Survey research indicates that substantial numbers of Americans believe in angels. For example, in a survey conducted by ABC News and the Washington Post (1994) on a national sample of 1,523 people, it was estimated that approximately 75 percent of the American public believed in angels; belief was not found to vary with ethnicity or political party.
There was some slight variance with respect to educational background, annual income, political ideology, age and gender; however, in all categories the numbers of believers remained high. Moreover, in another poll conducted by CBS News in 1993, the numbers were even higher with over 80 percent of the public not only believing in angels but believing that they personally had guardian angels.
The purpose of this paper is to examine the literature on the psychology of angels from the standpoint of people who believe in angelic beings. Specifically, the paper examines what those who believe in angels believe that angels do and why they do these things.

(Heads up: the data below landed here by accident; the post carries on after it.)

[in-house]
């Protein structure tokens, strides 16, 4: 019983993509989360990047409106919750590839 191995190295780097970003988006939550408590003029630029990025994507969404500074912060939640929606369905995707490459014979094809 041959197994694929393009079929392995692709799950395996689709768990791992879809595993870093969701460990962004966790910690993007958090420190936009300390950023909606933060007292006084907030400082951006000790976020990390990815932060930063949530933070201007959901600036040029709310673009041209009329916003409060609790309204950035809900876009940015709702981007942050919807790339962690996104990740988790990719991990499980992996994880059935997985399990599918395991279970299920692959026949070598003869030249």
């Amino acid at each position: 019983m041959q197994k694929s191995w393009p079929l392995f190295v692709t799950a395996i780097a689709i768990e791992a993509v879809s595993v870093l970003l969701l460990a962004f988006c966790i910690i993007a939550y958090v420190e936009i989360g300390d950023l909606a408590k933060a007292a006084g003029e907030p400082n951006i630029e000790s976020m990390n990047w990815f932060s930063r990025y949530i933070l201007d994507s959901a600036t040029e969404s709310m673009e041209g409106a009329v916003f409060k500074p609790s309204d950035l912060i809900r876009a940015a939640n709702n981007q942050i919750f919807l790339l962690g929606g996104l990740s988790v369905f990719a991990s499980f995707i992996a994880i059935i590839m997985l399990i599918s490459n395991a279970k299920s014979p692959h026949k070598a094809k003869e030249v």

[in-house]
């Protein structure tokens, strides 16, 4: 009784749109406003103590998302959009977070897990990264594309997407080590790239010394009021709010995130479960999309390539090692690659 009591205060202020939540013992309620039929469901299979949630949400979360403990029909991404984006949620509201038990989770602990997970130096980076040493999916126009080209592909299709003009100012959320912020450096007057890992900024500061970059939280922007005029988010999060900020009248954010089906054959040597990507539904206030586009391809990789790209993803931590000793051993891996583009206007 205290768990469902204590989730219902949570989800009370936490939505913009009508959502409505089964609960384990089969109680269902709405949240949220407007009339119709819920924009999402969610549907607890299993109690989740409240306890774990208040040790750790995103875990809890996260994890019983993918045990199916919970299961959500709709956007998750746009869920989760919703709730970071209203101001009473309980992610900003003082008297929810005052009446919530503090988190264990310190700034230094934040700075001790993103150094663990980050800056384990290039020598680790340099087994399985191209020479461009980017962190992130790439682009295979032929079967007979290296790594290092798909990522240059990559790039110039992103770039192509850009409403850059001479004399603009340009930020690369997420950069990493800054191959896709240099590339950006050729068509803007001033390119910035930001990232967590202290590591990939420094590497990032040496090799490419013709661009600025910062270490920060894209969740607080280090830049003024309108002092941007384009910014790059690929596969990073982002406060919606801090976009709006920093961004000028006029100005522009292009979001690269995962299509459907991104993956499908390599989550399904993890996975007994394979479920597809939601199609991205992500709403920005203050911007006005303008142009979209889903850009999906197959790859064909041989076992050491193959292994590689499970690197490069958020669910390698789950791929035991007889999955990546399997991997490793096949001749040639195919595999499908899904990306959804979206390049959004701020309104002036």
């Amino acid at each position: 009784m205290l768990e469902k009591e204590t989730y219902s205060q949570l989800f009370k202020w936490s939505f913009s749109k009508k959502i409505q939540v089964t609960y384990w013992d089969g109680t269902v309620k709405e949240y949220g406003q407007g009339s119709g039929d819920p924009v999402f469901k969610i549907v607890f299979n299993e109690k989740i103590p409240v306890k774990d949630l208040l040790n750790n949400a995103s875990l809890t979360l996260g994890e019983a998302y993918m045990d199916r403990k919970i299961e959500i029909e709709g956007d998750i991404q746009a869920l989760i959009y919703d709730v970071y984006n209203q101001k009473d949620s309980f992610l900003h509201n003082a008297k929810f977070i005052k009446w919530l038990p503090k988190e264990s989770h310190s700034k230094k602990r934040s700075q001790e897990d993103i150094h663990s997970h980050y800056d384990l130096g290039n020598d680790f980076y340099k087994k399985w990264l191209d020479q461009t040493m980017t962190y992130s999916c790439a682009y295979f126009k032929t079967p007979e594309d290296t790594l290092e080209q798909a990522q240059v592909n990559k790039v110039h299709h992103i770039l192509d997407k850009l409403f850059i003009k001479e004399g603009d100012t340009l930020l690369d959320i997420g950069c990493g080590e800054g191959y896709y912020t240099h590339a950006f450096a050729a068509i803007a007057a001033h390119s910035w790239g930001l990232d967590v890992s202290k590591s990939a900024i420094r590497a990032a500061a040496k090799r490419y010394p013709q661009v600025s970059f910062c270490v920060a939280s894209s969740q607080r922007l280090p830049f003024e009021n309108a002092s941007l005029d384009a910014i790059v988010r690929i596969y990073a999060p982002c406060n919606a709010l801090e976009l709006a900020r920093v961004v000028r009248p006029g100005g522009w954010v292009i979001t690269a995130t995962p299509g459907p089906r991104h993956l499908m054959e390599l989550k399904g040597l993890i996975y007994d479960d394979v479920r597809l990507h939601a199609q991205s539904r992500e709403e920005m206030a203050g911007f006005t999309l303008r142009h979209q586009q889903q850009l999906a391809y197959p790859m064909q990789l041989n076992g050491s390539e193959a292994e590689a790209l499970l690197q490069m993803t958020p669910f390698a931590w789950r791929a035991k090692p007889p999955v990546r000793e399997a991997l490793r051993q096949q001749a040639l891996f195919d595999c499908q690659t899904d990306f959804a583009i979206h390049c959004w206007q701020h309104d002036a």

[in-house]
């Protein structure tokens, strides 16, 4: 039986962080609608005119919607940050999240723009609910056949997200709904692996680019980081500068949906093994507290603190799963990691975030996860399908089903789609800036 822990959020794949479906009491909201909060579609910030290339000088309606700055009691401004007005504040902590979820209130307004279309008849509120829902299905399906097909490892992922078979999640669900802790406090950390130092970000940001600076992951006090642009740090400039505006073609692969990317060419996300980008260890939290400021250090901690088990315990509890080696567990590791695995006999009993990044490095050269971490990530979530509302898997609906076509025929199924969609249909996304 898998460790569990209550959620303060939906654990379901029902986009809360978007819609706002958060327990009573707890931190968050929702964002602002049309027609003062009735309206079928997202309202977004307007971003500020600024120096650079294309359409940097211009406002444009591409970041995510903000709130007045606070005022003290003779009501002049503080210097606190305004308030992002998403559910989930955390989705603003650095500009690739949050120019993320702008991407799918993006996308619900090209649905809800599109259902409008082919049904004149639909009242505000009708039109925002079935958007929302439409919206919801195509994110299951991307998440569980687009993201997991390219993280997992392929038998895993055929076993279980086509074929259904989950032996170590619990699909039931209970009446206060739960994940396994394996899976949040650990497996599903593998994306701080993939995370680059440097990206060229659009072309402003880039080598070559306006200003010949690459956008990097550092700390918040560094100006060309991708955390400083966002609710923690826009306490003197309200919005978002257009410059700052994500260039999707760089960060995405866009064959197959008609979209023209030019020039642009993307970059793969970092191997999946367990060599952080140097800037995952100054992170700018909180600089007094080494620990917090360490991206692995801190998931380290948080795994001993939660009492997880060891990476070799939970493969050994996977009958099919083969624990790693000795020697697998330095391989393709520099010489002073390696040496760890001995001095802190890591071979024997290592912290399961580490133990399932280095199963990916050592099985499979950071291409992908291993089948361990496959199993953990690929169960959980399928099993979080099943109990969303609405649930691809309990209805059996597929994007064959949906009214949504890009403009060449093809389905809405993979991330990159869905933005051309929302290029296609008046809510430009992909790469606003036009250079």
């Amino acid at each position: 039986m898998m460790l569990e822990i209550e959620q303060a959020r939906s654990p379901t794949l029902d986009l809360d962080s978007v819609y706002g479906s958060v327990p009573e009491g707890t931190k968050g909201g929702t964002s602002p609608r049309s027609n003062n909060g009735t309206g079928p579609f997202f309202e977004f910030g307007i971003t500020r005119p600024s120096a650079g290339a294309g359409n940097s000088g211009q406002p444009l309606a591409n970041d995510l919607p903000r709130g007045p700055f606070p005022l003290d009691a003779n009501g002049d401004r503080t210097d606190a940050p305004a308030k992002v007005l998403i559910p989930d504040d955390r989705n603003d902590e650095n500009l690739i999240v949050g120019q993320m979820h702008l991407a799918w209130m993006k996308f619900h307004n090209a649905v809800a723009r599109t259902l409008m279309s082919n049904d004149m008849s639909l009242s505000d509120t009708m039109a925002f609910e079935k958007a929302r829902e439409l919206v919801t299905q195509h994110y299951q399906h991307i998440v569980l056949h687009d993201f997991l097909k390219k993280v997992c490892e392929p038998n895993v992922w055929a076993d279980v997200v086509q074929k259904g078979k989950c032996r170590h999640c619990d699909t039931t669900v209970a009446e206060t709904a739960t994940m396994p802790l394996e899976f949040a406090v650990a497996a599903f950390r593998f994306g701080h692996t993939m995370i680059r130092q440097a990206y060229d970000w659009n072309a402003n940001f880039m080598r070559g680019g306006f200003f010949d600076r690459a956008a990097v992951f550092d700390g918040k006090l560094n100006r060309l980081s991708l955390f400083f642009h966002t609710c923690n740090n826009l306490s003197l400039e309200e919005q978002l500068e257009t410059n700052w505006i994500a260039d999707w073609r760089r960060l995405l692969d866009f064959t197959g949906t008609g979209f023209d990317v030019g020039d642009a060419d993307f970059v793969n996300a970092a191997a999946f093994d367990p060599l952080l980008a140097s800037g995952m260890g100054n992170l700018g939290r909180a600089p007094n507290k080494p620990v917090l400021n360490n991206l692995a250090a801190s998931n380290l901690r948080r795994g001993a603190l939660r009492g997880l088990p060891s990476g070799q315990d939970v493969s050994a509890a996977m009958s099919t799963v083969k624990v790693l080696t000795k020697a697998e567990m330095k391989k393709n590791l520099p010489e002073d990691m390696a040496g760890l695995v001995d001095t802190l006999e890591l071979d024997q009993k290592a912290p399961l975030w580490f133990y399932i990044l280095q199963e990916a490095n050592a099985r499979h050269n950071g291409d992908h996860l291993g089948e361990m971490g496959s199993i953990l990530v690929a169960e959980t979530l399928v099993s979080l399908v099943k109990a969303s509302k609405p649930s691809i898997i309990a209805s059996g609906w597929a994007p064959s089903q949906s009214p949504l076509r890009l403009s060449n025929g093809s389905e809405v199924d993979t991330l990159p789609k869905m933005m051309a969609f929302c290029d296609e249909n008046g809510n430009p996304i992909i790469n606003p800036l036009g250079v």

It is important to note that the majority of this research is either biblical (based on scriptures) or anecdotal consisting primarily of interview data collected from people telling their stories of angelic encounters. Therefore, the bulk of the research reviewed in this paper consists of these two types of research.
Also, as noted by Anderson (1992), the anecdotal literature on angels tends to be collected from two categories of people: those with traditional religious beliefs (Christians, Jews, etc.) and those with more New Age beliefs. While the foregoing categories of discourse on angels have some clear differences, Anderson (1992) states that they also have definite similarities. It is primarily the similarities that are examined here.
These similarities include the notions that angels: (1) bring messages to man from God; (2) provide guidance and give instructions; (3) provide protection and deliverance fro...